What a whirlwind the last few weeks have been. While much has shifted rapidly, the natural world continues to move at the slower pace of fresh green growth and abundance. The recent generous rainfall triggered the first flushes of spring at the Carpinteria Garden Park, a slow unfurling that will provide food, beauty and comfort throughout the growing season. The peach trees are always first to bloom, with loads of hot pink flowers that will slowly ripen into fresh fruit by early July. Spring crops such as salad greens, sugar snap peas and root crops (carrots, radishes and turnips) spill over the edges of garden beds which community members tend while practicing social distancing.
The spread of COVID-19 highlights the importance of community resilience, including sustainable local food systems. Growing some of your household’s own food or supporting local farmers, as well as spending time outside in the shifting patterns of Carpinteria’s spring weather, is a practical response to a global health crisis that calls into question many of our contemporary food systems and lifestyle habits.
Eating lots of fresh fruits and vegetables is one of the most important things you can do to support your body’s health. In particular, leafy greens such as Swiss chard, kale, and spinach are packed with essential vitamins and minerals that support a healthy immune system. Local food is fresher, harvested when perfectly ripe and most densely nutritious.
While social contact is limited, local food producers are finding creative ways to bring spring’s abundance to our community. Santa Barbara County farmers markets and the Farm Cart in downtown Carpinteria are still open and practicing extreme sanitary measures to keep our community healthy. In addition, several local farms and the Farm Cart offer a community supported agriculture (CSA) share, a box of freshly harvested local produce available for pickup or delivery outside of the farmers market.
On a broader scale, the importance of investing in a thriving local food system is more apparent than ever. Beyond supporting local farms, this includes ensuring that agricultural land is protected, and young farmers are supported. We need to prioritize land use for sustainable agricultural production and preservation. Farmland that has not already been lost to development must be protected through conservation as food-producing land in perpetuity.
In addition, a younger generation of farmers, many of whom did not grow up in farm families, must have access to mentorship and support through the incredible challenges of developing a farm and business without access to affordable farmland. According to the Santa Barbara County 2014 Agricultural Statistics, the average age of farmers in the county is 61 years. We need to ensure that this generational wisdom is passed down outside of traditional family relationships, so that a younger generation of farmers will have the skills and tools to feed us in the coming years.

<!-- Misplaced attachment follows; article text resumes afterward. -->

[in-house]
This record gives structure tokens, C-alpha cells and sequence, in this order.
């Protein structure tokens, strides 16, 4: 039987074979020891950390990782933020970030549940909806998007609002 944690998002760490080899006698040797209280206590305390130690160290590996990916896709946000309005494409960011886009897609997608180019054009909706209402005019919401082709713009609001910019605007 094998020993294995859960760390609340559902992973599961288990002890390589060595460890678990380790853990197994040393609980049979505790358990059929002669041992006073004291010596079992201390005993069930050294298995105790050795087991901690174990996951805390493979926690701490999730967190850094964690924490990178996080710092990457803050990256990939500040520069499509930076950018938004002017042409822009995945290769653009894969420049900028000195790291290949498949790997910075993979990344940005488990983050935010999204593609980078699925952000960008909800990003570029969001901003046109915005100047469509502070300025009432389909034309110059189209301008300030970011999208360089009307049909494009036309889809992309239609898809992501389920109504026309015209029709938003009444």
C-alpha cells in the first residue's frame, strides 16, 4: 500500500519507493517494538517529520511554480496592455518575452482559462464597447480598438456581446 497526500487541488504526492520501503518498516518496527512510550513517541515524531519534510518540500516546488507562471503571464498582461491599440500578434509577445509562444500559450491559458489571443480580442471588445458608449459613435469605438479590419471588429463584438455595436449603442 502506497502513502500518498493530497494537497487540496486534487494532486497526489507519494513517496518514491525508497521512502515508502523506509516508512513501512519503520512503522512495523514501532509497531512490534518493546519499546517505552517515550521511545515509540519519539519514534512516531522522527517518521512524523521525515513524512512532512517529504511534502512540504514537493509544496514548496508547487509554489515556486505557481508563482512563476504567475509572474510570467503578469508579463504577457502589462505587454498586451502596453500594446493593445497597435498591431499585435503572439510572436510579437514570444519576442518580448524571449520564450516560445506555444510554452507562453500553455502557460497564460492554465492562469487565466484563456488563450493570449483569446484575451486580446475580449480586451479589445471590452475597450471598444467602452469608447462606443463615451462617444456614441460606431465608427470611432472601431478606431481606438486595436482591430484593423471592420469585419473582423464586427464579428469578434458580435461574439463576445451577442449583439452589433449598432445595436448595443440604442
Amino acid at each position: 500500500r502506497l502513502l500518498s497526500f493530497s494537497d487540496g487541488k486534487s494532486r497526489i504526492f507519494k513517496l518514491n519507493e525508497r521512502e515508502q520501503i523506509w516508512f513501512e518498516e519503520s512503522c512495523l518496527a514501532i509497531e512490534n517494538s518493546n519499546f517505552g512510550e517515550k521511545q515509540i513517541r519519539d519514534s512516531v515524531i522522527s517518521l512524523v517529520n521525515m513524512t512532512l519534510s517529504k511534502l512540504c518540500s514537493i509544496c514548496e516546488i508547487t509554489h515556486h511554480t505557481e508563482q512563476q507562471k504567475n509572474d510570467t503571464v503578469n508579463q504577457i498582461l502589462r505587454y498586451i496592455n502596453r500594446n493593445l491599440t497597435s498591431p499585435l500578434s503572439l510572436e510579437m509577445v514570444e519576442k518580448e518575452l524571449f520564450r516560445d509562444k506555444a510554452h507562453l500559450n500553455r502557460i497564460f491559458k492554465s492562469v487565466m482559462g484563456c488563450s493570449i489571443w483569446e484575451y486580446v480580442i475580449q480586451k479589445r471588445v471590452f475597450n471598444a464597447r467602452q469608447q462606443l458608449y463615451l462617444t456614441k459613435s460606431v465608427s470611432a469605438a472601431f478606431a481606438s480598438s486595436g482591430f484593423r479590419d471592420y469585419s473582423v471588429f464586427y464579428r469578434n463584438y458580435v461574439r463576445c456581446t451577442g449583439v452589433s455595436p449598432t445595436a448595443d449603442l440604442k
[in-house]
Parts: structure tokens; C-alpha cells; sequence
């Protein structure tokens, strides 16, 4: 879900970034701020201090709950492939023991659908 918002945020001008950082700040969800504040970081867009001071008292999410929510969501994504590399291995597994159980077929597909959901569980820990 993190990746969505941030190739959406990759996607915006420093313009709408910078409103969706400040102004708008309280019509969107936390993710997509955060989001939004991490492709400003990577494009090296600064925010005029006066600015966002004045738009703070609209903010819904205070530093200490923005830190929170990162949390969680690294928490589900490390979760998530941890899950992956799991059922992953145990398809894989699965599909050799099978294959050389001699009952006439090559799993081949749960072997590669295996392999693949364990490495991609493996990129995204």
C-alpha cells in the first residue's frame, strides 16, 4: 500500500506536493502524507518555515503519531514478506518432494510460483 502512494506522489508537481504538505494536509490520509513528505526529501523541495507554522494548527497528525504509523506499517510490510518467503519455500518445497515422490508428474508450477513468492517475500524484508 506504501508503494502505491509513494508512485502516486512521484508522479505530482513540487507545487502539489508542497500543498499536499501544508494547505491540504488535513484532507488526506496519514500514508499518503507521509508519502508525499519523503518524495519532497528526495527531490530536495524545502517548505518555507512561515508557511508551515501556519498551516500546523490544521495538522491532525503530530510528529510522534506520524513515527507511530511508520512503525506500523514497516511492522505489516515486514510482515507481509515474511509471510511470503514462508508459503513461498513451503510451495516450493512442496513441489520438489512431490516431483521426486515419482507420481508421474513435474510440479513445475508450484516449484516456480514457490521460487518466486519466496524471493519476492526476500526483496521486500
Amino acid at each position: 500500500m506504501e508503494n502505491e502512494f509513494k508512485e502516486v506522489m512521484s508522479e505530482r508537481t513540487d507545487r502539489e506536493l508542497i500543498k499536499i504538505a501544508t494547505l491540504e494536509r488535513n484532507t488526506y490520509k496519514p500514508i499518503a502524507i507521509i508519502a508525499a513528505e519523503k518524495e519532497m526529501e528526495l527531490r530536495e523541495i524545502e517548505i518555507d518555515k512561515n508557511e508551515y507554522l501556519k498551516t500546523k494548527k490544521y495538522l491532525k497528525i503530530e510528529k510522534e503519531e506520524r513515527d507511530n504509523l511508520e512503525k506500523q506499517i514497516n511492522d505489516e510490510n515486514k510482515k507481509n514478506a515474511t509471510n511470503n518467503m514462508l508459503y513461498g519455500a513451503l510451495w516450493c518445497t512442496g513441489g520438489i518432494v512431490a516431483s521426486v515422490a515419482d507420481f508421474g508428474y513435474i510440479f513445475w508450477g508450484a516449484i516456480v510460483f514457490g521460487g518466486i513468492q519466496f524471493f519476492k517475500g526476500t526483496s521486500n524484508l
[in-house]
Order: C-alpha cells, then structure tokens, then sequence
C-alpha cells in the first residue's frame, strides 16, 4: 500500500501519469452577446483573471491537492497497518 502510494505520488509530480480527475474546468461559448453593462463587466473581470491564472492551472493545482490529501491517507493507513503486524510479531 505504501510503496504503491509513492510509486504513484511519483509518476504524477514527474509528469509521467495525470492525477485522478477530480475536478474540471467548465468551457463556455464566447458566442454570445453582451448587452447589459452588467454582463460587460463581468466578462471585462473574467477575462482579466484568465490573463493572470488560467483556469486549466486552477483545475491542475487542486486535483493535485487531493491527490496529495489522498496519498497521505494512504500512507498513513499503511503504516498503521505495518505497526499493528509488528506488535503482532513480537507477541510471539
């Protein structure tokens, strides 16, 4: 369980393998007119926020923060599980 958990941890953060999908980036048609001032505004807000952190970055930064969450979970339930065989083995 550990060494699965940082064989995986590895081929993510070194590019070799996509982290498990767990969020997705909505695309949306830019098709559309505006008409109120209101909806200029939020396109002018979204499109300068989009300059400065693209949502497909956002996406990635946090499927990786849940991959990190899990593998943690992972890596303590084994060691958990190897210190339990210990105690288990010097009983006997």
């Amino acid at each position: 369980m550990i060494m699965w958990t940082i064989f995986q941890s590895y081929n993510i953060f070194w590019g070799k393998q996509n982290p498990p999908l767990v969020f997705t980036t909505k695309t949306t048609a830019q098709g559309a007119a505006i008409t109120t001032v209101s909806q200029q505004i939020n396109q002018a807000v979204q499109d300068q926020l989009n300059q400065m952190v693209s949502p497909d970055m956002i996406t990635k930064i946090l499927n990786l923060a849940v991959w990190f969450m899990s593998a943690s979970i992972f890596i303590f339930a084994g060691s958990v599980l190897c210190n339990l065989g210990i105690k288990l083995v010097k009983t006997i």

Finally, our community must make it a priority to ensure that farmers providing essential food resources earn a living wage. If you are able, use your purchasing power to support local providers, our friends and neighbors who work incredibly hard to bring our community food security and abundance.
The Carpinteria Garden Park is another element of a web of healthy farms and gardens in our community. The garden is a teaching space filled with fresh food and culinary herbs and native plants with traditional medicinal uses to support immune system health. For those of you with space to garden where you live or rent, now is the perfect time to build healthy soil refreshed by our late rains, and to sow seeds for a thriving garden of edible and medicinal plants. Spring crops can be seeded directly in freshly raked garden soil and should sprout within days. If you planted seeds this week, you would be able to eat fresh lettuce, spinach and arugula and harvest tender radishes and salad turnips within 40 days.
As you plant your garden, consider including a few herbs which have both culinary and medicinal properties. Many aromatic kitchen herbs such as rosemary, oregano, sage and thyme have long been used by traditional herbalists for their antiviral, immune-supporting qualities. Common kitchen spices such as onions, ginger, garlic and cayenne (which all grow easily in this climate) are also traditional herbal remedies which warm the body and increase blood circulation, which can help your immune system to flush infection.
In this moment of uncertainty, I feel incredibly grateful for the rich agricultural traditions, fresh vegetables and healthy farmland of our community. I hope that the Carpinteria Garden Park, as a small part of this diverse tapestry of farm and food land, will be a welcome refuge and place of inspiration for many in our community.